Featured Research

from universities, journals, and other organizations

Fat-free Diet Reduces Liver Fat In Fat-free Mice, Researchers Report

Date:
February 13, 2009
Source:
UT Southwestern Medical Center
Summary:
Researchers have uncovered crucial clues about a paradoxical disease in which patients with no body fat develop many of the health complications usually found in obese people.

Researchers at UT Southwestern Medical Center have uncovered crucial clues about a paradoxical disease in which patients with no body fat develop many of the health complications usually found in obese people.

The findings in mice, appearing online Feb 3 in Cell Metabolism, have led to the initiation of a National Institutes of Health-funded clinical trial to determine whether eating an extremely low-fat diet could prevent many of the metabolic complications brought on by lipodystrophy.

Lipodystrophies are metabolic disorders characterized by the selective loss of fat tissues and complications of insulin resistance. Scientists speculate that the condition could be caused by the failure of stem cells to become fat cells.

"These patients don't have fatty tissue, even inside their abdomen," said Dr. Abhimanyu Garg, professor of internal medicine at UT Southwestern and senior author of the study. "They basically lack all the fat we see in a typical person, but their livers are loaded with fat. That's a big problem because too much fat in the liver leads to liver damage.

"We cannot do anything to reverse fat loss, but our findings might lead to the development of new therapies for the metabolic complications of lipodystrophy, such as diabetes, fatty liver and high triglycerides," said Dr. Garg, an investigator in the Center for Human Nutrition.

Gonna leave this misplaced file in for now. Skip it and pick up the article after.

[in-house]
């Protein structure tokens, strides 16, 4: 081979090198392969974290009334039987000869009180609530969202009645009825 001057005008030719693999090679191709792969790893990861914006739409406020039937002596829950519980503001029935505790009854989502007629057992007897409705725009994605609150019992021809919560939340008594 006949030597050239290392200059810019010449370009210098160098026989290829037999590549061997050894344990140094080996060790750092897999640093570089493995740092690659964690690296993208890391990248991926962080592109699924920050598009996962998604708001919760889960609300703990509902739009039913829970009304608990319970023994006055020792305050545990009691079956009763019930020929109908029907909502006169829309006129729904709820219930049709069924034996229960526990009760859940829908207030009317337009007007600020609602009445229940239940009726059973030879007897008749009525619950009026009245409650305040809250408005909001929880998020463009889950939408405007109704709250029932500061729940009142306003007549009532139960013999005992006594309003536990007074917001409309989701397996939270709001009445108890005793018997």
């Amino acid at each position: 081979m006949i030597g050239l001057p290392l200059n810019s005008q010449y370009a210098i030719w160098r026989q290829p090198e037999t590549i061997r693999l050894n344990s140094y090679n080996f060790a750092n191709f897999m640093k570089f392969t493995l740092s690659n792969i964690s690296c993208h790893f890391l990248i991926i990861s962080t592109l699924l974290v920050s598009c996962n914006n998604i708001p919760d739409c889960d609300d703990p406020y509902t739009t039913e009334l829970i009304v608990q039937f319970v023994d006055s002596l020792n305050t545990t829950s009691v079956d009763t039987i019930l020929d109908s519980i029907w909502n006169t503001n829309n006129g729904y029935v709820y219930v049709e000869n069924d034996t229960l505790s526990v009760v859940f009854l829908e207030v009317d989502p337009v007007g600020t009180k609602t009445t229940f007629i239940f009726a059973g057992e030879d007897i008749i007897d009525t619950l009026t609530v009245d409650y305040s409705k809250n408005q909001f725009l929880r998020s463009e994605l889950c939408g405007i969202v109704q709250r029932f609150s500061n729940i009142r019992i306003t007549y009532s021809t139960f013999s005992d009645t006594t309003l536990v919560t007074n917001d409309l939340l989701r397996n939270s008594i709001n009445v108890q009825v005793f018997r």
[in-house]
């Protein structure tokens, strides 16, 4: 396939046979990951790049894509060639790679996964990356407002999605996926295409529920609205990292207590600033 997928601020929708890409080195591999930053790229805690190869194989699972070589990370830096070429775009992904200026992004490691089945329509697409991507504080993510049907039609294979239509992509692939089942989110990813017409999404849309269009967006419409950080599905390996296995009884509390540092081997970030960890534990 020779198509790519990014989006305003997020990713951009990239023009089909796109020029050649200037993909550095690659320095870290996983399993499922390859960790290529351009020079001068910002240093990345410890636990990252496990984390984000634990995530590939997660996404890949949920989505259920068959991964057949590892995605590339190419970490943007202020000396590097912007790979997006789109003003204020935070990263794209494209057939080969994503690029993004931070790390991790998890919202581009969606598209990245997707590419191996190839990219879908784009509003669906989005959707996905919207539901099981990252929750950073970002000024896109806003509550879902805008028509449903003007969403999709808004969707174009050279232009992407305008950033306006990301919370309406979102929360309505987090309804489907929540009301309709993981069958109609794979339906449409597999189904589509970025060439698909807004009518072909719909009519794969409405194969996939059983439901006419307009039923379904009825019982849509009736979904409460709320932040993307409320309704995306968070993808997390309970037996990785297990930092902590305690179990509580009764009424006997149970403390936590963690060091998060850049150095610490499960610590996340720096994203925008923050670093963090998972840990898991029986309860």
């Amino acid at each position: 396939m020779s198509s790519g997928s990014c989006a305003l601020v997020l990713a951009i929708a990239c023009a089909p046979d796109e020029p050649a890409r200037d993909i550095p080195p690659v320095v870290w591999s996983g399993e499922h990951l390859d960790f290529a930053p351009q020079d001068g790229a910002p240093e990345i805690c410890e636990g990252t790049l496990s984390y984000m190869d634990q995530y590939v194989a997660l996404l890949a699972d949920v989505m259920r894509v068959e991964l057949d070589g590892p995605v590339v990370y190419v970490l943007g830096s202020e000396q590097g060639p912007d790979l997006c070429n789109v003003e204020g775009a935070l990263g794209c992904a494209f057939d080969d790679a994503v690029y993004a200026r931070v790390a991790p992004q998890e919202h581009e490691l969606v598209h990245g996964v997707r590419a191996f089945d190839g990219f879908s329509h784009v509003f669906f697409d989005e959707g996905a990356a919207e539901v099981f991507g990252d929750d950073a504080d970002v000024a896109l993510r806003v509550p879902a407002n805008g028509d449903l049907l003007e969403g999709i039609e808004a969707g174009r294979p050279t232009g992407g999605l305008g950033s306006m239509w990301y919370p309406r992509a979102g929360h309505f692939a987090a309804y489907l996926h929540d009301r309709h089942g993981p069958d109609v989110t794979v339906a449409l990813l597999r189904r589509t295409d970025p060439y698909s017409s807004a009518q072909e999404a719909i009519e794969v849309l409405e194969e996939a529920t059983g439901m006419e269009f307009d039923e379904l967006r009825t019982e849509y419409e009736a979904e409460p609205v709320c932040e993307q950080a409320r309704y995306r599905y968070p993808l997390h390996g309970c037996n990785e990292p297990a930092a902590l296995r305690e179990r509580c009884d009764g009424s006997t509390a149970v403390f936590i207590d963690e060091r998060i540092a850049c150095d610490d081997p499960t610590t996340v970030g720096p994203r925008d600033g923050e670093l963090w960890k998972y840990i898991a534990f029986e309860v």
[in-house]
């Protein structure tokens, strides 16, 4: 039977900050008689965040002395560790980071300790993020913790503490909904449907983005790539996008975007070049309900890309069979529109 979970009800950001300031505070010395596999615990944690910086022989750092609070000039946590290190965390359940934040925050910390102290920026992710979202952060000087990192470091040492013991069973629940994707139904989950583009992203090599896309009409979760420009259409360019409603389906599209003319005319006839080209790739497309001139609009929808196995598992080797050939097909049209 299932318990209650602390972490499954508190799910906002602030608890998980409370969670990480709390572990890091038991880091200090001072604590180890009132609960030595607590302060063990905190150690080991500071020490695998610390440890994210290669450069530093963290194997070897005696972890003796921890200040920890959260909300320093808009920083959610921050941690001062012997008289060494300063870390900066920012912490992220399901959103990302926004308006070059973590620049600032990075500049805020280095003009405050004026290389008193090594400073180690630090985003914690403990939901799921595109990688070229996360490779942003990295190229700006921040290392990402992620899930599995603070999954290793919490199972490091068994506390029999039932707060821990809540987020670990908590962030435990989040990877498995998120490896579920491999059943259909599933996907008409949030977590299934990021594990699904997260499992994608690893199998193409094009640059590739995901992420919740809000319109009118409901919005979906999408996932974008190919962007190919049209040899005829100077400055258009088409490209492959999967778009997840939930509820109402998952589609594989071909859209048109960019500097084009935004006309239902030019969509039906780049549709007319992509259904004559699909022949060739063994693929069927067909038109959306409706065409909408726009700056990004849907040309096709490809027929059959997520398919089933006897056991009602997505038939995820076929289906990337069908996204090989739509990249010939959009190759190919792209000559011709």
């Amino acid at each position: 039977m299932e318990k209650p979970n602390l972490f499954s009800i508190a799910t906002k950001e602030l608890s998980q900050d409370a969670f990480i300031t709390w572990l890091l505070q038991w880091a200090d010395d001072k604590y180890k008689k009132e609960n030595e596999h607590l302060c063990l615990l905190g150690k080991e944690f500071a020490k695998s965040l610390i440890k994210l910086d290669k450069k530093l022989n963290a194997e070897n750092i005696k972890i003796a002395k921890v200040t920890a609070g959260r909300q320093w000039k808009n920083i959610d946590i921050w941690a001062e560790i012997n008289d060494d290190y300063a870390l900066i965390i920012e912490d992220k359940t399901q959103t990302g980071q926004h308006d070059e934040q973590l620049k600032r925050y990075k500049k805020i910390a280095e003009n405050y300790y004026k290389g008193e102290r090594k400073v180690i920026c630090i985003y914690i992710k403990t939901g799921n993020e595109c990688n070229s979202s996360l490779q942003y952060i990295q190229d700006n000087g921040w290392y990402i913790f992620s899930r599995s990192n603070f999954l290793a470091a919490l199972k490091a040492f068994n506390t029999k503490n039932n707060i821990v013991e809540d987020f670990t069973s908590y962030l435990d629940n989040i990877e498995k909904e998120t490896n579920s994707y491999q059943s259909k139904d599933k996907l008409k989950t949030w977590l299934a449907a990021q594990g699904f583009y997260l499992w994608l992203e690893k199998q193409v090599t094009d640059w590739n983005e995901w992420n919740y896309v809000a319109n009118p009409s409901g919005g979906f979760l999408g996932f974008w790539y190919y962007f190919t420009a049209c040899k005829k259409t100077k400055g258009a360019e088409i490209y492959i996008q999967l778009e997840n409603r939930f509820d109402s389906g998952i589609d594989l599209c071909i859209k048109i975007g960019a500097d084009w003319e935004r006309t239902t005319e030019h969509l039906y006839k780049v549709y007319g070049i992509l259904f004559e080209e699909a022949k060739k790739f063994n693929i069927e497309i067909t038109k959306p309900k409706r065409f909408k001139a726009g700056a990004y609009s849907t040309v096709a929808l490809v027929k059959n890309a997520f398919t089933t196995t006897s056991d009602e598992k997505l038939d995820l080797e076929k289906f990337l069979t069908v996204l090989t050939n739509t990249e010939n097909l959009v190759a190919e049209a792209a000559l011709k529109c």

Dr. Garg has been studying patients with lipodystrophies for more than 20 years. He and colleagues at UT Southwestern have led the way in identifying gene mutations responsible for several forms of lipodystrophy and in identifying novel therapeutic approaches for these patients.

In this study, researchers genetically engineered mice to lack a specific enzyme called AGPAT2, which is also lacking in humans with generalized lipodystrophy. Under normal conditions, AGPAT2 is involved in the production of fat in body fat cells. In 2002 Dr. Garg's lab found that the AGPAT2 gene is mutated in patients with congenital generalized lipodystrophy.

"We generated this mouse model to learn why humans with this type of lipodystrophy develop metabolic complications," Dr. Garg said.

The researchers found that mice without the AGPAT2 enzyme used a novel, previously uncharacterized pathway to synthesize fat in their liver. Dietary fat also contributed to fat accumulation in the liver. Typically, particles called chylomicrons carry dietary fat throughout the body and release it in peripheral tissues so that it can either be stored in adipose tissue for later use or immediately burned as energy by muscles. Normally, adipose tissue provides fatty acids for fat synthesis in the liver. In these lipodystrophic mice, however, the adipose tissue did not release the excess fatty acids and the dietary fat accumulated in the liver.

What is surprising about this, Dr. Garg said, is that the amount of fat stored in the liver dropped substantially when researchers put the lipodystrophic mice on a fat-free diet. "Just eliminating the dietary fat reduced liver triglycerides by approximately 50 percent," he said.

In addition to establishing a clinical trial, Dr. Garg said the next step is to study the stem cells from the mice with lipodystrophy in order to determine why their stem cells become bone and muscle but not fat.